Over its history, the membership of the lodge has been eclectic. Some were academic historians and many others had academic training in other disciplines. A surprising number were scientists, engineers and architects who brought to their masonic research the same rigorous discipline of searching, analysing and testing evidence that they had learned in their own fields.

Most of the members of Quatuor Coronati Lodge were, and continue to be, amateurs in the best sense of that word. Their work might not meet with the rigorous standards of a modern university history department, but without it our knowledge of the history of Freemasonry would be greatly diminished. The discoveries they made, the way in which they brought together information from disparate sources and made it available through the Transactions has made life, in many ways, easier for the academic historians.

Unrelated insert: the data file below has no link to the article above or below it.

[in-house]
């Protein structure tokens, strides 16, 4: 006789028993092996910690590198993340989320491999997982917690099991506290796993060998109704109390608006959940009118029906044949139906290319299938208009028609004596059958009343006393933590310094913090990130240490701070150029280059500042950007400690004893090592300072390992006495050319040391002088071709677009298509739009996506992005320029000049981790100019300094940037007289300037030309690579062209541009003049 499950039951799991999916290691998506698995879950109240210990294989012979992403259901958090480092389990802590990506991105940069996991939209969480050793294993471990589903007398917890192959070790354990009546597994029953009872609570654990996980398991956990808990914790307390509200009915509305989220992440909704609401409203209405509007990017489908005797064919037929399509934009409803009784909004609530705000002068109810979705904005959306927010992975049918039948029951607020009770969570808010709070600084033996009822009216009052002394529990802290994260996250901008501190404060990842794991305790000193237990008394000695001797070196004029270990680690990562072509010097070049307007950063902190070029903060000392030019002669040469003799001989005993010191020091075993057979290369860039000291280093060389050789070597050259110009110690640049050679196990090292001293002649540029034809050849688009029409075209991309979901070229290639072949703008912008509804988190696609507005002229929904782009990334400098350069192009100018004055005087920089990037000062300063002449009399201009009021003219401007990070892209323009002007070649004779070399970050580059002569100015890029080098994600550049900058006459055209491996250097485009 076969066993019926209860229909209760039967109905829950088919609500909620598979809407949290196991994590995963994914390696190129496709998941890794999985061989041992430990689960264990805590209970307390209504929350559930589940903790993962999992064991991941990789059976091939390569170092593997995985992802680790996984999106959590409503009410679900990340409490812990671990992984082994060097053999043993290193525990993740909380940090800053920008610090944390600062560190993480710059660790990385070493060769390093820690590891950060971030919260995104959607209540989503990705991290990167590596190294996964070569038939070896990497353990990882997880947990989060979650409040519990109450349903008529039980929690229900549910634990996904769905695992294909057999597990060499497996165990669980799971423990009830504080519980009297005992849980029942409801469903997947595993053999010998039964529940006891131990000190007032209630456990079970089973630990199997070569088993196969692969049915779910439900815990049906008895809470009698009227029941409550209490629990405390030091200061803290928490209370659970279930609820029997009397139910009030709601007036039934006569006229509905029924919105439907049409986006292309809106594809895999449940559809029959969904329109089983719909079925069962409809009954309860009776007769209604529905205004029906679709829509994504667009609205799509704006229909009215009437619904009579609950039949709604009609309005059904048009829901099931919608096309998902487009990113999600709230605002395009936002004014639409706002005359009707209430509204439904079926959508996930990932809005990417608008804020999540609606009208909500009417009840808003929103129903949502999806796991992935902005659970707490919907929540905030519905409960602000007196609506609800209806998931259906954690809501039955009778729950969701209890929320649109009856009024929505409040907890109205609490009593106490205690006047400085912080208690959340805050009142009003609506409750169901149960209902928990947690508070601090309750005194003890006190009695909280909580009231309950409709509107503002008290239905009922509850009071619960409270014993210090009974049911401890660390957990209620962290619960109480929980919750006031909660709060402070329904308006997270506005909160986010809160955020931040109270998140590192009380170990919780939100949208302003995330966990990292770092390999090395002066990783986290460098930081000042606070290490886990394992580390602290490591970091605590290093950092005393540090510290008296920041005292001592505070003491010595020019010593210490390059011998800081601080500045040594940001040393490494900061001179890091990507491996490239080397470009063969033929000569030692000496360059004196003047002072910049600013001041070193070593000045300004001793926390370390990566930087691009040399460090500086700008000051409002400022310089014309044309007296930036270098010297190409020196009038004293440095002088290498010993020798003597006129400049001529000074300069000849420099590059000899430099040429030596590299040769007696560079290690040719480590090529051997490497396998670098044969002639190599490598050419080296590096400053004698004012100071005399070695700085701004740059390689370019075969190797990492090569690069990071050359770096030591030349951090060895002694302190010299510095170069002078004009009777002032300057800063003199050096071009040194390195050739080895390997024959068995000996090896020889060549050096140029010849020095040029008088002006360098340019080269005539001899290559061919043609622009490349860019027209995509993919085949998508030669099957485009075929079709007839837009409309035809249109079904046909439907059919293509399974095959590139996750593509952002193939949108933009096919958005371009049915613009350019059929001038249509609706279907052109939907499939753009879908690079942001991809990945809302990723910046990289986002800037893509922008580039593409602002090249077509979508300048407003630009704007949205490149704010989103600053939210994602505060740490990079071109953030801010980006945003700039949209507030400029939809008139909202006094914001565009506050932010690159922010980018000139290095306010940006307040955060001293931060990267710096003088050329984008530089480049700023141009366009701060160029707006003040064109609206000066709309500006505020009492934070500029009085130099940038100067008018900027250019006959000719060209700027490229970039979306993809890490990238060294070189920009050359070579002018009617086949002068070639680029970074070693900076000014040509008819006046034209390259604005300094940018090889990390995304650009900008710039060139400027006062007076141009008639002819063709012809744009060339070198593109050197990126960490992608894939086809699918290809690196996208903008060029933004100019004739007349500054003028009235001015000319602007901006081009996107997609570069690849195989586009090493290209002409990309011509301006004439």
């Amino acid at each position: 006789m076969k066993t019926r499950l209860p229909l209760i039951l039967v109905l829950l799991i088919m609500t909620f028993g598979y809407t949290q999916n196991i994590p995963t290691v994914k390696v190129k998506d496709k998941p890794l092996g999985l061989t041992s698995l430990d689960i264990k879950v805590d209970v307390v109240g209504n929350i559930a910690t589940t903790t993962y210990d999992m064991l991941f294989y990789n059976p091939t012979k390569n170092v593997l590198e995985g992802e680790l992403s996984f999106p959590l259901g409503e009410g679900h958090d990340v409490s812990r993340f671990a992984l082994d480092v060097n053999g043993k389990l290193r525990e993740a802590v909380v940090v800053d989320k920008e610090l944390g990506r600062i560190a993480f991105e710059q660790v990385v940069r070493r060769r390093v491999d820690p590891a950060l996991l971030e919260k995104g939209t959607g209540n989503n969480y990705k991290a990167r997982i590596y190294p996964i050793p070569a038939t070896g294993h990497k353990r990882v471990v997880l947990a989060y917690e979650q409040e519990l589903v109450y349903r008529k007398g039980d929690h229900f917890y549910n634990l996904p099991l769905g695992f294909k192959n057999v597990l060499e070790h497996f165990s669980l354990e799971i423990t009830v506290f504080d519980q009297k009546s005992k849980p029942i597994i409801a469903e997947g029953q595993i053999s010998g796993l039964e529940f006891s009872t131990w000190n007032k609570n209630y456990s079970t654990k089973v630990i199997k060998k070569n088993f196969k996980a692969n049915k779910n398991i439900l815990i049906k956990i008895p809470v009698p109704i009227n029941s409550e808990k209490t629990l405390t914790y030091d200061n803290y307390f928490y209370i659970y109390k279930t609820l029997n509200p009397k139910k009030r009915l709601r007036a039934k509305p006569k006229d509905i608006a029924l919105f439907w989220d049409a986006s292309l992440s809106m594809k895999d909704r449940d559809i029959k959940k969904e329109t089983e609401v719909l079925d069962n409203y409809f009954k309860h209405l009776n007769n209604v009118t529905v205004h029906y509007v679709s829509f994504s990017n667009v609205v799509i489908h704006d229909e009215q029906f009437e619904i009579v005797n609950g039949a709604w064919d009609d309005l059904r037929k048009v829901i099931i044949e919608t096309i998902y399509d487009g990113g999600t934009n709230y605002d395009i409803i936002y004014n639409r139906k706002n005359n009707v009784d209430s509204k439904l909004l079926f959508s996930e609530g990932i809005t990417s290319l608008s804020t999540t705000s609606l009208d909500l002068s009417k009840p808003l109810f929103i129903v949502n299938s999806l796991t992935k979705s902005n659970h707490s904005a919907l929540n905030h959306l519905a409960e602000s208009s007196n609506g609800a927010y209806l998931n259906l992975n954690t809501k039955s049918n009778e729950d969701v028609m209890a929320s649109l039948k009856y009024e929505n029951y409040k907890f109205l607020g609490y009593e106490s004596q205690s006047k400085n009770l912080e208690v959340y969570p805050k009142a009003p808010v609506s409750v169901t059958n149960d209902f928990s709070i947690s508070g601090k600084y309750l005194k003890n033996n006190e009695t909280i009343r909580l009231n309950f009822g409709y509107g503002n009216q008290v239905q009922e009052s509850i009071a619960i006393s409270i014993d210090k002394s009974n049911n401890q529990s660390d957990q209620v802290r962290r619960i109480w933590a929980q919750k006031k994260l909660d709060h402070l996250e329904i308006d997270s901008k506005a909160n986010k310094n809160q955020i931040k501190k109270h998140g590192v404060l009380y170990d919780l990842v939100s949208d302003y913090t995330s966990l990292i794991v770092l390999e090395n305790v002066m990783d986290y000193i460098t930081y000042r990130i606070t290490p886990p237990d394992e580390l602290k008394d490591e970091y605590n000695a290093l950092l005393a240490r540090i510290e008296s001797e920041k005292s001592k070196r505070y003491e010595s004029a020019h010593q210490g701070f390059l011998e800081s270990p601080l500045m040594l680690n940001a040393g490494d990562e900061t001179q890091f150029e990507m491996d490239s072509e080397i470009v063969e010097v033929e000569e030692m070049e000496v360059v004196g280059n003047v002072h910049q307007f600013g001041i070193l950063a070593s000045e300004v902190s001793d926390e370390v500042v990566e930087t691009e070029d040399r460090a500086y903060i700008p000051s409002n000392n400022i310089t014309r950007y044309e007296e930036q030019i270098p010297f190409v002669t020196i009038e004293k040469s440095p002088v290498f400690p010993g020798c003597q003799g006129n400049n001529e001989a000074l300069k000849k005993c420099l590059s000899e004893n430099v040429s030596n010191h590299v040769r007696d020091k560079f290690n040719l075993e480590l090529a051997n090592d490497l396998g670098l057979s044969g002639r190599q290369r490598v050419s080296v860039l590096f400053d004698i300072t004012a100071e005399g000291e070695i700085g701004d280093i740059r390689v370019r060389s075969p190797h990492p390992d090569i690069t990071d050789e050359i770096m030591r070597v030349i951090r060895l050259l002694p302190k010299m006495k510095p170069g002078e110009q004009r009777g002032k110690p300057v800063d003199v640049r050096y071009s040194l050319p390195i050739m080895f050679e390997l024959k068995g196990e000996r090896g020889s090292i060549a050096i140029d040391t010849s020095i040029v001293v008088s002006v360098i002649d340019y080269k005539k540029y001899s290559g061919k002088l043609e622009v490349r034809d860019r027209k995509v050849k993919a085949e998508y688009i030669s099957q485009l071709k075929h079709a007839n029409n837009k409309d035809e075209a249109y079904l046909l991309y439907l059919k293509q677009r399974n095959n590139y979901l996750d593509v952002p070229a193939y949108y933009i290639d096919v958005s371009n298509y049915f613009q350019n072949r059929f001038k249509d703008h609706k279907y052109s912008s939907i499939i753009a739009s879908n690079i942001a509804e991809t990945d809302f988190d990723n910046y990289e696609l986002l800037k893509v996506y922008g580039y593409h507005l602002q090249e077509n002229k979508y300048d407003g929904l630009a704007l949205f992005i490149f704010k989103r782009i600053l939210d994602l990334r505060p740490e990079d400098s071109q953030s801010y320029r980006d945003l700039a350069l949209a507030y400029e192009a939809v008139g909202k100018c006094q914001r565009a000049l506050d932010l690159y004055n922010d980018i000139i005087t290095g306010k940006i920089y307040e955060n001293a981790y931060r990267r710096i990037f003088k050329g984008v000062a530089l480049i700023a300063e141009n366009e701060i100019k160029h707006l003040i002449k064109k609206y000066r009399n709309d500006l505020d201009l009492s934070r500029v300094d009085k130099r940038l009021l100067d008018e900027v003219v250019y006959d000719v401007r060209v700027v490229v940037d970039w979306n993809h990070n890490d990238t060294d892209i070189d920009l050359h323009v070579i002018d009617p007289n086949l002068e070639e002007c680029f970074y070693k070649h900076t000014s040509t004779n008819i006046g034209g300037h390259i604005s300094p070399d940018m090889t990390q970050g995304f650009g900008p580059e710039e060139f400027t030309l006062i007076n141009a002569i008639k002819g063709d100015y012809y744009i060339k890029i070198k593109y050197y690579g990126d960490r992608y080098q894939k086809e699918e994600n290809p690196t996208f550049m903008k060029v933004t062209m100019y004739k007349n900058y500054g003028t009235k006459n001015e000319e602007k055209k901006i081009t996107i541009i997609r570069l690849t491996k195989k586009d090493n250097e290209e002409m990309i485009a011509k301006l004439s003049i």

There is a wry irony in the fact that while some academic historians are slightly dismissive of the amateur masonic historians in their own published works, they regularly refer to papers by the ‘amateurs’ of Quatuor Coronati.

We live in an age of ‘experts’ but I believe that there is still a place in masonic research for those dedicated brethren who delight in their involvement in masonic history, spend hours scouring archives for new information and many times bring new insights to what are often considered closed cases. Long may they continue so we may enjoy the fruits of their hobby.

‘There is still a place in masonic research for the dedicated brethren who delight in their involvement in masonic history’

Published in Features

Quarterly Communication of Grand Lodge

14 June 2017 
Report of the Board of General Purposes

Minutes

The Minutes of the Quarterly Communication of 8 March, 2017 and of the Annual Investiture of 26 April, 2017 were confirmed.

Rule 153 – Cheque Signatories

Rule 153 was amended in June 2013 to require that every cheque drawn on a Lodge’s bank account be signed by two duly authorised members of the Lodge, of whom the Treasurer must, unless it is impracticable, be one. The Rule had previously permitted a Lodge to resolve that a single signatory should suffice.